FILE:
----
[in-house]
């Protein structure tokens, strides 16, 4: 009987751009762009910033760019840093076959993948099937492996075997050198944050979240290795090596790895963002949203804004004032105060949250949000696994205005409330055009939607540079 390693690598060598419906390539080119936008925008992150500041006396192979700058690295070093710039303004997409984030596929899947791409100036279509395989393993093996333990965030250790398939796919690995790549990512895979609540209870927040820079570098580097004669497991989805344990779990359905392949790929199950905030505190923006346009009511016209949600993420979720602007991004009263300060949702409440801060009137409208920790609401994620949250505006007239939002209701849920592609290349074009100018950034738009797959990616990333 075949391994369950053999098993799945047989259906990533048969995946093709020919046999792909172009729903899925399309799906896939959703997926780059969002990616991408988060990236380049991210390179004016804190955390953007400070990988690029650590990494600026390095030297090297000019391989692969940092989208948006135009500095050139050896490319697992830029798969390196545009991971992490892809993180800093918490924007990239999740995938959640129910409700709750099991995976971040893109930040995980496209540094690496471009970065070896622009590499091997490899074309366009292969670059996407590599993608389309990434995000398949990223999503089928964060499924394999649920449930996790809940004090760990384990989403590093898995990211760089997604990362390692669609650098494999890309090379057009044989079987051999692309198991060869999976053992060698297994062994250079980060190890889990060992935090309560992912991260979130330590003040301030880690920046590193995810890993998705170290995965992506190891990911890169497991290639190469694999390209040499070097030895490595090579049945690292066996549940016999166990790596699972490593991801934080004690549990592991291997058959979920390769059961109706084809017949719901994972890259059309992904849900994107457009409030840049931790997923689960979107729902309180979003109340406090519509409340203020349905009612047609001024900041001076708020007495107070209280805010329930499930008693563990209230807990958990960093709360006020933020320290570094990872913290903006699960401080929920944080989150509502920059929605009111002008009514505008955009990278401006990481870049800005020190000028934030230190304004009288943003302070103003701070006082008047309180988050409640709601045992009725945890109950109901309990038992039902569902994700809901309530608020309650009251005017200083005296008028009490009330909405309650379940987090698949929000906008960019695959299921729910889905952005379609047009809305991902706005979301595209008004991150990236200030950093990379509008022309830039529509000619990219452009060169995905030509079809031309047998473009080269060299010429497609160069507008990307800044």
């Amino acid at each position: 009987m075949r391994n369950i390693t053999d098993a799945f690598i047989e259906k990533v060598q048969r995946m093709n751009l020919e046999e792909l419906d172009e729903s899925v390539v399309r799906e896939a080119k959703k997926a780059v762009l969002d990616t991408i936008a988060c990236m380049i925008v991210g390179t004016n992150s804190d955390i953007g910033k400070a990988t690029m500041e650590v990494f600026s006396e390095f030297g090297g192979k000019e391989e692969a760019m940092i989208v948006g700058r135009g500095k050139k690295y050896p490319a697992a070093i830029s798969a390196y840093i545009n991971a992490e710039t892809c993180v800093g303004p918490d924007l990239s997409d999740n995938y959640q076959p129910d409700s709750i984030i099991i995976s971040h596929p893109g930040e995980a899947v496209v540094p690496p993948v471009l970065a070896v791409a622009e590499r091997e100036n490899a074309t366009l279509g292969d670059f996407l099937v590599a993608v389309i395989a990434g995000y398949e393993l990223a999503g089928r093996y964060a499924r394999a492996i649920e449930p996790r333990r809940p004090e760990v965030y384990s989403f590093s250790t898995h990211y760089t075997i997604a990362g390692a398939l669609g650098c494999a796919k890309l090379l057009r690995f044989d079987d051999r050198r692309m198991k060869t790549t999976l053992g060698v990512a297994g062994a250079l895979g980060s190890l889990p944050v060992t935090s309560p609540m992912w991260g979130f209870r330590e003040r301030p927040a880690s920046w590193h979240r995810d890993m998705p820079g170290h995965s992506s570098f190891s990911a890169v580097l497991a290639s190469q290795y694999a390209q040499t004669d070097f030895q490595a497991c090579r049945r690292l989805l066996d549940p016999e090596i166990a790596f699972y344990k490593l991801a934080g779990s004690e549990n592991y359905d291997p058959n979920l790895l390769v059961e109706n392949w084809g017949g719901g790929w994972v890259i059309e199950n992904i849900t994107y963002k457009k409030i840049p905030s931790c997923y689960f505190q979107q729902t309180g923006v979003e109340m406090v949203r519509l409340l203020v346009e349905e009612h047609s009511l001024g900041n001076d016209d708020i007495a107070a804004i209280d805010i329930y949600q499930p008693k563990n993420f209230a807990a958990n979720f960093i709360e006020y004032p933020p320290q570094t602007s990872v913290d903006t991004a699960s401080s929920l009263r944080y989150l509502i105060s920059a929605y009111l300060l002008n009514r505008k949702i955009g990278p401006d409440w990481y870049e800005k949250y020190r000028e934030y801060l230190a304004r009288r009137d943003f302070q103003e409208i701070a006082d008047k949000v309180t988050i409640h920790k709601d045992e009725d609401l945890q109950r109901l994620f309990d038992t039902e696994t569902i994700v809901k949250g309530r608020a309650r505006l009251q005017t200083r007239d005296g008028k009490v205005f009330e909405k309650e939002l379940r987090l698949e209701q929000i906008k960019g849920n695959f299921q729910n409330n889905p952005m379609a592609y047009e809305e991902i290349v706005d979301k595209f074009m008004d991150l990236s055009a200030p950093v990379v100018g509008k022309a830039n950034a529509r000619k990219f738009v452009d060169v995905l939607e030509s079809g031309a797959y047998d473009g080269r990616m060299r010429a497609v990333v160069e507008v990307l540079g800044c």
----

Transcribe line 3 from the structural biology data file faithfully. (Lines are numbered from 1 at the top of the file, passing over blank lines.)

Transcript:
């Amino acid at each position: 009987m075949r391994n369950i390693t053999d098993a799945f690598i047989e259906k990533v060598q048969r995946m093709n751009l020919e046999e792909l419906d172009e729903s899925v390539v399309r799906e896939a080119k959703k997926a780059v762009l969002d990616t991408i936008a988060c990236m380049i925008v991210g390179t004016n992150s804190d955390i953007g910033k400070a990988t690029m500041e650590v990494f600026s006396e390095f030297g090297g192979k000019e391989e692969a760019m940092i989208v948006g700058r135009g500095k050139k690295y050896p490319a697992a070093i830029s798969a390196y840093i545009n991971a992490e710039t892809c993180v800093g303004p918490d924007l990239s997409d999740n995938y959640q076959p129910d409700s709750i984030i099991i995976s971040h596929p893109g930040e995980a899947v496209v540094p690496p993948v471009l970065a070896v791409a622009e590499r091997e100036n490899a074309t366009l279509g292969d670059f996407l099937v590599a993608v389309i395989a990434g995000y398949e393993l990223a999503g089928r093996y964060a499924r394999a492996i649920e449930p996790r333990r809940p004090e760990v965030y384990s989403f590093s250790t898995h990211y760089t075997i997604a990362g390692a398939l669609g650098c494999a796919k890309l090379l057009r690995f044989d079987d051999r050198r692309m198991k060869t790549t999976l053992g060698v990512a297994g062994a250079l895979g980060s190890l889990p944050v060992t935090s309560p609540m992912w991260g979130f209870r330590e003040r301030p927040a880690s920046w590193h979240r995810d890993m998705p820079g170290h995965s992506s570098f190891s990911a890169v580097l497991a290639s190469q290795y694999a390209q040499t004669d070097f030895q490595a497991c090579r049945r690292l989805l066996d549940p016999e090596i166990a790596f699972y344990k490593l991801a934080g779990s004690e549990n592991y359905d291997p058959n979920l790895l390769v059961e109706n392949w084809g017949g719901g790929w994972v890259i059309e199950n992904i849900t994107y963002k457009k409030i840049p905030s931790c997923y689960f505190q979107q729902t309180g923006v979003e109340m406090v949203r519509l409340l203020v346009e349905e009612h047609s009511l001024g900041n001076d016209d708020i007495a107070a804004i209280d805010i329930y949600q499930p008693k563990n993420f209230a807990a958990n979720f960093i709360e006020y004032p933020p320290q570094t602007s990872v913290d903006t991004a699960s401080s929920l009263r944080y989150l509502i105060s920059a929605y009111l300060l002008n009514r505008k949702i955009g990278p401006d409440w990481y870049e800005k949250y020190r000028e934030y801060l230190a304004r009288r009137d943003f302070q103003e409208i701070a006082d008047k949000v309180t988050i409640h920790k709601d045992e009725d609401l945890q109950r109901l994620f309990d038992t039902e696994t569902i994700v809901k949250g309530r608020a309650r505006l009251q005017t200083r007239d005296g008028k009490v205005f009330e909405k309650e939002l379940r987090l698949e209701q929000i906008k960019g849920n695959f299921q729910n409330n889905p952005m379609a592609y047009e809305e991902i290349v706005d979301k595209f074009m008004d991150l990236s055009a200030p950093v990379v100018g509008k022309a830039n950034a529509r000619k990219f738009v452009d060169v995905l939607e030509s079809g031309a797959y047998d473009g080269r990616m060299r010429a497609v990333v160069e507008v990307l540079g800044c």